The Major Problem With EVs No One Is Talking About
When GM earlier this year started recalling Bolts, it issued a warning to owners of the EV: don’t charge your car battery to 100 percent. Normally, this would be easy enough to do. But what if your charger got hacked?
Last year, researchers from the Southwest Research Institute in Texas successfully hacked the most popular charging system used in North America. The hack limited the charging rate, then blocked charging, and then overcharged the battery. The reason for the hack:
“This was an initiative designed to identify potential threats in common charging hardware as we prepare for widespread adoption of electric vehicles in the coming decade,” according to lead researcher Austin Dodson.
Earlier this month, UK cybersecurity firm Pen Test Partners said that it had found cyber vulnerabilities in six home EV chargers and a large public charging network.
Some of the vulnerabilities were no small potatoes.
Among the findings of Pen Test Partners was a vulnerability that could potentially make possible the hacking of millions of EV chargers simultaneously and another that exposed user and charger data for the hacker to use.
Perhaps the most dangerous vulnerability that the cybersecurity experts uncovered, however, was the possibility for a hacker to take control over millions of chargers.
“As one could potentially switch all chargers on and off synchronously, there is potential to cause stability problems for the power grid, owing to the large swings in power demand as reserve capacity struggles to maintain grid frequency,” the firm said.
EVs have been touted as the future of transportation. Governments in Europe and North America are allocating billions in financing that focuses precisely on public charging networks. Yet, there is little talk about the cybersecurity implications of having a huge network of hundreds of chargers that can be hacked.
Public chargers are the riskiest, it seems. While one could hack a home charger, they would only gain access to that device and possibly the home network of that household. If they hack a public charger, they could gain access to the whole network, explains Baksheesh Singh Ghuman, Senior Director of Product and GTM Strategy at Finite State, a cybersecurity firm that specializes in connected devices.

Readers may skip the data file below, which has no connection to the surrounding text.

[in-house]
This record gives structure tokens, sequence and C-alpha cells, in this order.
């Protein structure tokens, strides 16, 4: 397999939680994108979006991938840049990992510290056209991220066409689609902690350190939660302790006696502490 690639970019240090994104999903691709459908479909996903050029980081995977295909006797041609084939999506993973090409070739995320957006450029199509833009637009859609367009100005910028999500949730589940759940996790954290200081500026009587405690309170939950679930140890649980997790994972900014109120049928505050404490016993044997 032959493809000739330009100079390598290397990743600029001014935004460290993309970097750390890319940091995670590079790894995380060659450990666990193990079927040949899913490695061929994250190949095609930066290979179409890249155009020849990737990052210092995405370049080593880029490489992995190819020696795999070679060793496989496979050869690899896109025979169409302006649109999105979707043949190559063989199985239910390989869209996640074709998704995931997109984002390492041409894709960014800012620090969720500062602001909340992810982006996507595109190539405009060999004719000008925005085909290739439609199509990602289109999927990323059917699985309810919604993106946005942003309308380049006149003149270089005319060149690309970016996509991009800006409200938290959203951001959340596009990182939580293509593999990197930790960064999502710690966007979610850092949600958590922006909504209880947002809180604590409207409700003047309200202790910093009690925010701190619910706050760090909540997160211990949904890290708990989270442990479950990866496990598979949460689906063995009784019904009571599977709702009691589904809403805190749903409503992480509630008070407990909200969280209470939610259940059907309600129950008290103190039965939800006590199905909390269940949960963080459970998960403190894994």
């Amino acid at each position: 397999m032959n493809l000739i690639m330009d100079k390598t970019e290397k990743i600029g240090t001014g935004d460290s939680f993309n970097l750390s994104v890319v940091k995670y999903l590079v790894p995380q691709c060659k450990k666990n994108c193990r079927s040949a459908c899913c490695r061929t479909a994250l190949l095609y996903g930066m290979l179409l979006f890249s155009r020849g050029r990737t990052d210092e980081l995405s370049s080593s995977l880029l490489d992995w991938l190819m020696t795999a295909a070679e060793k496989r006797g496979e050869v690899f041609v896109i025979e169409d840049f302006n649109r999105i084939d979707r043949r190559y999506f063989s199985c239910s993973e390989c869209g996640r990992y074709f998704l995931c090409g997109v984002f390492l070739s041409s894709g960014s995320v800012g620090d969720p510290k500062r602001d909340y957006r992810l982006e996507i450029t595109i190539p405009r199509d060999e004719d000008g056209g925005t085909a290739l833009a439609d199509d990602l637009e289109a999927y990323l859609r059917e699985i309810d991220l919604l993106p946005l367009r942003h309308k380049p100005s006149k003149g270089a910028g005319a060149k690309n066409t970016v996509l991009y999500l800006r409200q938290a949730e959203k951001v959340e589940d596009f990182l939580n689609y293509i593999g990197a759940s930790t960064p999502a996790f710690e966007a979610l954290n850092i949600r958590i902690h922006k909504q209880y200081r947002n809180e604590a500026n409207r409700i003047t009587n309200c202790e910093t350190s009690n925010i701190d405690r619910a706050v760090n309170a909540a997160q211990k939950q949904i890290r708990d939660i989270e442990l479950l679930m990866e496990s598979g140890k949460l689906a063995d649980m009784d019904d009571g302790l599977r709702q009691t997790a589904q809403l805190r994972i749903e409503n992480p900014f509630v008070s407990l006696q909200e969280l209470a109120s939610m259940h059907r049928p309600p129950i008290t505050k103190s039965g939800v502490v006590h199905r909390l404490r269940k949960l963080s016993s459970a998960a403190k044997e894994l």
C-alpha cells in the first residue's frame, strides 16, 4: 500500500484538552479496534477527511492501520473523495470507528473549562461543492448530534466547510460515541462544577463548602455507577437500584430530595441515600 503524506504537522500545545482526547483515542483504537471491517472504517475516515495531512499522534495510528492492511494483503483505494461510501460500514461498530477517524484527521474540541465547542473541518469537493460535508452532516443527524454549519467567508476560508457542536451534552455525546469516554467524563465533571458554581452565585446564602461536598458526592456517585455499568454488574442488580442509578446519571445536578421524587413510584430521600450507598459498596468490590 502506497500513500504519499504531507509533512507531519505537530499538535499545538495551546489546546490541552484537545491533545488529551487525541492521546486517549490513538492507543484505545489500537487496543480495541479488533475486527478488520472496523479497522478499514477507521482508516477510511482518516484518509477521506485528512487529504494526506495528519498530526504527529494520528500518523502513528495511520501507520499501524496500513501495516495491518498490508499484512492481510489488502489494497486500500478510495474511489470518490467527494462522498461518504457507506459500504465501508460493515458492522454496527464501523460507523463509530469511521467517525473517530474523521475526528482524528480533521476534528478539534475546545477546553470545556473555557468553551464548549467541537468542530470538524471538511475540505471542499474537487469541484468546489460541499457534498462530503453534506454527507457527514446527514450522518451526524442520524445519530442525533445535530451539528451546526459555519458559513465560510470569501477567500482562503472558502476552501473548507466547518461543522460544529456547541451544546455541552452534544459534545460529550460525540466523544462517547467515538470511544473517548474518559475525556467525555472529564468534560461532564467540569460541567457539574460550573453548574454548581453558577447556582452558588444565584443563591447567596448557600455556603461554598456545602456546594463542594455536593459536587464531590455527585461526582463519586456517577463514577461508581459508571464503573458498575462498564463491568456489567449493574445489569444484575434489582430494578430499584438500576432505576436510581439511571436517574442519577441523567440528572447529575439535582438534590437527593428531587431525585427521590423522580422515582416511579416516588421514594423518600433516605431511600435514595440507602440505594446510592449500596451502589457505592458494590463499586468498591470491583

Gaining access to data is one risk associated with the vulnerabilities of EV chargers. Another is even more straightforward: electricity theft. If a hacker breaches a public charger, they could siphon electricity off it and make someone else pay, says Singh Ghuman.
Attacks on home chargers can be serious, too, despite their much more limited focus. Since both EVs and EV chargers are connected devices, hacking the charger could grant the attacker access to things like passwords and other credentials.
And that’s not even the worst that can happen.
“Threat actors can also gain control of the electric vehicles themselves, which includes control over steering, brakes, acceleration, and other functions which could result in an accident,” Singh Ghuman told Oilprice.
“They would have the ability to listen in on phone conversations held within the car and steal personal data from the vehicle’s connected network too.”
Everything is hackable, cybersecurity experts have warned repeatedly, from a corporate computer system to a pacemaker. And cybercriminals are often ahead of their opponents in the game of cat and mouse, forcing governments and cybersecurity service providers to often catch up.
Luckily, in the wake of the latest massive hack attacks in the U.S., action is being taken. A recent executive order by President Biden will oblige manufacturers of hackable equipment to start implementing more stringent cybersecurity standards, Singh Ghuman says.